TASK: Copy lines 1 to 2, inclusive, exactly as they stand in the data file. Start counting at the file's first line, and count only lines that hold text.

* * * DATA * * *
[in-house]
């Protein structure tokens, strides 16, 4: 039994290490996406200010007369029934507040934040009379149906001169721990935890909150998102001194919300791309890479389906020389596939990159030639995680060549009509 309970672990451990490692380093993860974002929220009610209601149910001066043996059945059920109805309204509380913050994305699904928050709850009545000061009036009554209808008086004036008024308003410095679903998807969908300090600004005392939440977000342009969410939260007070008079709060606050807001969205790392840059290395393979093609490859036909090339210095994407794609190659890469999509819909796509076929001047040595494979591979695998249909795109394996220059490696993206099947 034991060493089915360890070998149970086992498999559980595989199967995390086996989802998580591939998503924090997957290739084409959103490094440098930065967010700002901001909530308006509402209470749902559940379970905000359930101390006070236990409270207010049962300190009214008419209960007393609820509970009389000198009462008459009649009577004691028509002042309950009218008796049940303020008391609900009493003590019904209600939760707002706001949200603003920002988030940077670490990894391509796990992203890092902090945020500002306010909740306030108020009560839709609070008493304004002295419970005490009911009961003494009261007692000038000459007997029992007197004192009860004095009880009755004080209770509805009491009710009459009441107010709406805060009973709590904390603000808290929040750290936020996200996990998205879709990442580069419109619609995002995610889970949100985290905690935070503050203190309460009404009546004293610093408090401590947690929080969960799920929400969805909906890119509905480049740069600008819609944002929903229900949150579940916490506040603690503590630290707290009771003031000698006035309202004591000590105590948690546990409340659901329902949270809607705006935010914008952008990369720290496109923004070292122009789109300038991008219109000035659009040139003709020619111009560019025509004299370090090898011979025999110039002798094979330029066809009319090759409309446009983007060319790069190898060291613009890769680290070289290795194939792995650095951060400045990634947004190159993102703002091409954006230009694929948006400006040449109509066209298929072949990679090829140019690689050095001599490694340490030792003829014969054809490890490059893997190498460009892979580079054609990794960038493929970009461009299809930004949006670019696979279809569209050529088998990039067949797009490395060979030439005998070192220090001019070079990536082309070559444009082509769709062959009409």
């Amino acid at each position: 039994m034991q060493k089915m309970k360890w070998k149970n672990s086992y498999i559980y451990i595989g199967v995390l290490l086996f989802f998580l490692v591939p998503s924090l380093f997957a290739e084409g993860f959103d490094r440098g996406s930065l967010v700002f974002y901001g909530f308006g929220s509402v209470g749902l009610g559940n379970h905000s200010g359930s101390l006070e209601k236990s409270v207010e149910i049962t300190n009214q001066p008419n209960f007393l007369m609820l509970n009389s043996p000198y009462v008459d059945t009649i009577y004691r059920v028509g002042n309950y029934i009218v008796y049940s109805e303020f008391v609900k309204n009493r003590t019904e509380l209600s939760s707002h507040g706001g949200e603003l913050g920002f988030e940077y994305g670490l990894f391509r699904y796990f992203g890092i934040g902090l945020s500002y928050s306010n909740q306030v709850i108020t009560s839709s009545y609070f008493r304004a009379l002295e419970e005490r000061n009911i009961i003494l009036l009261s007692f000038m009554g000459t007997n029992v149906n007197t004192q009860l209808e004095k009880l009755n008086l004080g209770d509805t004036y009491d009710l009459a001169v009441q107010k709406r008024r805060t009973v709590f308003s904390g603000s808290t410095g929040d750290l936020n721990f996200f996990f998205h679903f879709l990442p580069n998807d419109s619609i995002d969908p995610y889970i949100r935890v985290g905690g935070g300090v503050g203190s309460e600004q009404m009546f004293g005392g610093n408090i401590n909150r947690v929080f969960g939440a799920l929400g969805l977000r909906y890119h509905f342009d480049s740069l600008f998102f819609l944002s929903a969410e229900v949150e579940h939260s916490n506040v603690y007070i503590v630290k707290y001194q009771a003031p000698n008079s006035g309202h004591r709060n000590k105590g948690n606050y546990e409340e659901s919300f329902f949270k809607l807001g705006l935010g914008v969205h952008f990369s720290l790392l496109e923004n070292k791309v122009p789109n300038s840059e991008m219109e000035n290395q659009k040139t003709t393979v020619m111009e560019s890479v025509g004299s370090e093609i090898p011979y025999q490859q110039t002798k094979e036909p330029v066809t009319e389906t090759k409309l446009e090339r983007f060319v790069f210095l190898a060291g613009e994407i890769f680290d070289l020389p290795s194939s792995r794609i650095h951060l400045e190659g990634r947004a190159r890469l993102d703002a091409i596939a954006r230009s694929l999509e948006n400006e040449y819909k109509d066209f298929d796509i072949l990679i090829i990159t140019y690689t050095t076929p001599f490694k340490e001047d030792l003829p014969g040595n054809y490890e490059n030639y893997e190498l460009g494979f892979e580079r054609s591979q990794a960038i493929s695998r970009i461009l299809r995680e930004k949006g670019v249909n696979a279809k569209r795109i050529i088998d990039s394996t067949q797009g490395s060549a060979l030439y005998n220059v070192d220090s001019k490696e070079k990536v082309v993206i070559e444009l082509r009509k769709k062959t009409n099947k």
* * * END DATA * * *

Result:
[in-house]
């Protein structure tokens, strides 16, 4: 039994290490996406200010007369029934507040934040009379149906001169721990935890909150998102001194919300791309890479389906020389596939990159030639995680060549009509 309970672990451990490692380093993860974002929220009610209601149910001066043996059945059920109805309204509380913050994305699904928050709850009545000061009036009554209808008086004036008024308003410095679903998807969908300090600004005392939440977000342009969410939260007070008079709060606050807001969205790392840059290395393979093609490859036909090339210095994407794609190659890469999509819909796509076929001047040595494979591979695998249909795109394996220059490696993206099947 034991060493089915360890070998149970086992498999559980595989199967995390086996989802998580591939998503924090997957290739084409959103490094440098930065967010700002901001909530308006509402209470749902559940379970905000359930101390006070236990409270207010049962300190009214008419209960007393609820509970009389000198009462008459009649009577004691028509002042309950009218008796049940303020008391609900009493003590019904209600939760707002706001949200603003920002988030940077670490990894391509796990992203890092902090945020500002306010909740306030108020009560839709609070008493304004002295419970005490009911009961003494009261007692000038000459007997029992007197004192009860004095009880009755004080209770509805009491009710009459009441107010709406805060009973709590904390603000808290929040750290936020996200996990998205879709990442580069419109619609995002995610889970949100985290905690935070503050203190309460009404009546004293610093408090401590947690929080969960799920929400969805909906890119509905480049740069600008819609944002929903229900949150579940916490506040603690503590630290707290009771003031000698006035309202004591000590105590948690546990409340659901329902949270809607705006935010914008952008990369720290496109923004070292122009789109300038991008219109000035659009040139003709020619111009560019025509004299370090090898011979025999110039002798094979330029066809009319090759409309446009983007060319790069190898060291613009890769680290070289290795194939792995650095951060400045990634947004190159993102703002091409954006230009694929948006400006040449109509066209298929072949990679090829140019690689050095001599490694340490030792003829014969054809490890490059893997190498460009892979580079054609990794960038493929970009461009299809930004949006670019696979279809569209050529088998990039067949797009490395060979030439005998070192220090001019070079990536082309070559444009082509769709062959009409």